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Thread: Line Blue ID request

  1. #1
    Join Date
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    Default Line Blue ID request

    Dr Seow, your advice is sought for this Line Blue. Is it an Ionolyce or a Nacaduba?

    FBLineBlue.jpg
    Khew SK
    Butterflies of Singapore BLOG
    Try not. Do, or do not. There is no try

  2. #2
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    Default

    It is male Ionolyce helicon. Correction; Male Nacaduba beroe.

    These two can be quite confusing at times in fieldshots.

    To be I. helicon two criteria together necessary.
    FW postdiscal band is fully dislocated (sometimes not at vein 6)+ HW submarginal spots 3, 4, & 5 sharp-pointed (sometimes only 3 & 4.).
    Added Observation (Courtesy of Jian Kai) HW postdiscal band always intact in space 4 & 5, but broken in N. beroe.
    Males.
    https://1.bp.blogspot.com/-HkzcUPgNd...eBlue-KSK3.jpg
    https://inaturalist-open-data.s3.ama...9885/large.jpg
    https://inaturalist-open-data.s3.ama...580/large.jpeg
    Females.
    https://inaturalist-open-data.s3.ama...5861/large.jpg
    https://inaturalist-open-data.s3.ama...141/large.jpeg
    https://inaturalist-open-data.s3.ama...0782/large.jpg


    Nacaduba beroe.
    FW postdiscal band typically only a mid-dislocation at vein 5 ,but occasionally somewhat like Ionolyce.
    HW submarginal spots 3, 4, & 5 lunulate in particular spot 3 is never pointed.
    Males.
    http://www.butterflycircle.com/check...ixLineBlue.jpg
    http://www.butterflycircle.com/check...an-Soong2b.jpg
    https://inaturalist-open-data.s3.ama...2903/large.jpg
    Females.
    https://inaturalist-open-data.s3.ama...1365/large.jpg
    https://inaturalist-open-data.s3.ama...181/large.jpeg
    Female below.
    https://inaturalist-open-data.s3.ama...3784/large.jpg
    Variant.
    This female is N. beroe from the FW postdiscal band, but HW submarginal spots a bit sharp.
    https://static.inaturalist.org/photo...7/original.jpg

    N, berenice often have the HW submarginal spots sharp-pointed.
    Male & female.
    https://inaturalist-open-data.s3.ama...9538/large.jpg
    https://inaturalist-open-data.s3.ama...2291/large.jpg

    This which looks like I. helicon should be N. beroe.
    http://4.bp.blogspot.com/-H03HQ8Y2p8...2B-%2B0609.jpg


    TL Seow : Cheers.
    Last edited by Psyche; 30-Oct-2022 at 06:24 PM.

  3. #3

    Default

    Hi Dr Seow,

    Regarding the ID features of Ionolyce helicon and Nacaduba beroe, I looked through all my shots and other examples on iNaturalist for both species and I noticed for about 90-95% of the pictures the HW post-discal band in space 4&5 for N. beroe typically has some extent of dislocation, while I. helicon is more continuous. Could this be used as an additional feature to differentiate the two? I have a difficult time judging the HW submarginal spot in space 3 sometimes, whether it is sharply pointed or more lunulate especially for some not so clear-cut examples, even the one above I thought it was N. beroe.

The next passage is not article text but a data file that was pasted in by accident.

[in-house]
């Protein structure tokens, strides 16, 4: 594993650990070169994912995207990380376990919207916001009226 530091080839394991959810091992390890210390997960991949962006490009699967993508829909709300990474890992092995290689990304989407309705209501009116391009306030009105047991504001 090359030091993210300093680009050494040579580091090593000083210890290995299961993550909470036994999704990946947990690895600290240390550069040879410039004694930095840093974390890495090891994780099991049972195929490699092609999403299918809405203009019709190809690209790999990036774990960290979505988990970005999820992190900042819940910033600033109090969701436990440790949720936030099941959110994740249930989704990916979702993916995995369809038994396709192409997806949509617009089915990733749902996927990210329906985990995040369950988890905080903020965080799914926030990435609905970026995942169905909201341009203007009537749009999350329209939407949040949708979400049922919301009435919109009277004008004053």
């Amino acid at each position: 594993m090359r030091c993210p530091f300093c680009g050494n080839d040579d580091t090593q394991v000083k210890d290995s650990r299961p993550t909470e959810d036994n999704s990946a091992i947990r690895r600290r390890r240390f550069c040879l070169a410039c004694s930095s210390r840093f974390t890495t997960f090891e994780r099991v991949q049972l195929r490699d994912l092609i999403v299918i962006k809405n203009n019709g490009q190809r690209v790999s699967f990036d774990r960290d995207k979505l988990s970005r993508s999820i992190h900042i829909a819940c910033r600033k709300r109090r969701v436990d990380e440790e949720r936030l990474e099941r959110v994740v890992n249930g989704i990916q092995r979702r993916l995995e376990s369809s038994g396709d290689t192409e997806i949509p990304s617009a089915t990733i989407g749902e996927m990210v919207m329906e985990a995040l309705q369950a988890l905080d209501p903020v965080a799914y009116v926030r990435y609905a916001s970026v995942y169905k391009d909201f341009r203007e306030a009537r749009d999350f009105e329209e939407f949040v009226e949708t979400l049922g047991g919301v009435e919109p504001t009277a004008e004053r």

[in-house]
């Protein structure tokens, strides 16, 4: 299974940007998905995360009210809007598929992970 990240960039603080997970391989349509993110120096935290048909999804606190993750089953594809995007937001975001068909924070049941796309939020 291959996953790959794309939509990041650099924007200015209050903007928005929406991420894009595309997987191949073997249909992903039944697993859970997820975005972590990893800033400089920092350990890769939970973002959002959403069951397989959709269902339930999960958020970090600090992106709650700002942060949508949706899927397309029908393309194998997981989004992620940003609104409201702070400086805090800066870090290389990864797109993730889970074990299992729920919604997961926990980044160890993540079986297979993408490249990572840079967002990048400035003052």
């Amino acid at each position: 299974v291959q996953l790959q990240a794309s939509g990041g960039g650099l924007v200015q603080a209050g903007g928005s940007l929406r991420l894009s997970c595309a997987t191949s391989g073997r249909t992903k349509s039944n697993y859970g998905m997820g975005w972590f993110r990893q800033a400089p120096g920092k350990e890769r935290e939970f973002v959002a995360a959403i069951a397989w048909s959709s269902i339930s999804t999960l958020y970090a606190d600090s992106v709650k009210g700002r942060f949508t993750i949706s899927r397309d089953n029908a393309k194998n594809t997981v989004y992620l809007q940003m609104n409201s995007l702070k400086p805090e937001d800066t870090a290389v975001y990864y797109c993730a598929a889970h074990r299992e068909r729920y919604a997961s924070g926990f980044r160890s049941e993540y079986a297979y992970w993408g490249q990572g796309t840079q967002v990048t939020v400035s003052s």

Here are some other (I'm fairly sure) examples of N. beroe with the FW post-discal band more dislocated than the typical individuals
    photo1667115024.jpeg
    photo1667115024 (1).jpeg
    Jian Kai

  4. #4
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    Quote Originally Posted by LJK1410 View Post
    Hi Dr Seow,

    Regarding the ID features of Ionolyce helicon and Nacaduba beroe, I looked through all my shots and other examples on iNaturalist for both species and I noticed for about 90-95% of the pictures the HW post-discal band in space 4&5 for N. beroe typically has some extent of dislocation, while I. helicon is more continuous. Could this be used as an additional feature to differentiate the two? I have a difficult time judging the HW submarginal spot in space 3 sometimes, whether it is sharply pointed or more lunulate especially for some not so clear-cut examples, even the one above I thought it was N. beroe.

    Here are some other (I'm fairly sure) examples of N. beroe with the FW post-discal band more dislocated than the typical individuals

    I think you found the right differences.
    I check through scores of images of both species.
    The differences are consistent enough to use it.

    In I. helicon there is no dislocation in the HW postdiscal band in space 4 & 5.
    Even if the band is a bit crooked, there is no break in the black & white striae forming the margins.

    In Nacaduba beroe, the HW postdiscal band in space 4 & 5 is broken at vein 5 to some extent, with complete breaks in the white striae.

    Based on your new observation, Khew's image is that of a male Nacaduba beroe.
    The submarginal spot 3 was never quite pointed.

    Great work. Fieldshot identification is a job that requires patient scrutiny.



    TL Seow; Cheers.

  5. #5
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    Well done, Jian Kai! You're our Nacaduba consultant now!
    Khew SK
    Butterflies of Singapore BLOG
    Try not. Do, or do not. There is no try

  6. #6
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    Quote Originally Posted by Commander View Post
    Well done, Jian Kai! You're our Nacaduba consultant now!

    I fully concur.

  7. #7

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    Hahaha I don't think I'm experienced enough for that yet
    Jian Kai

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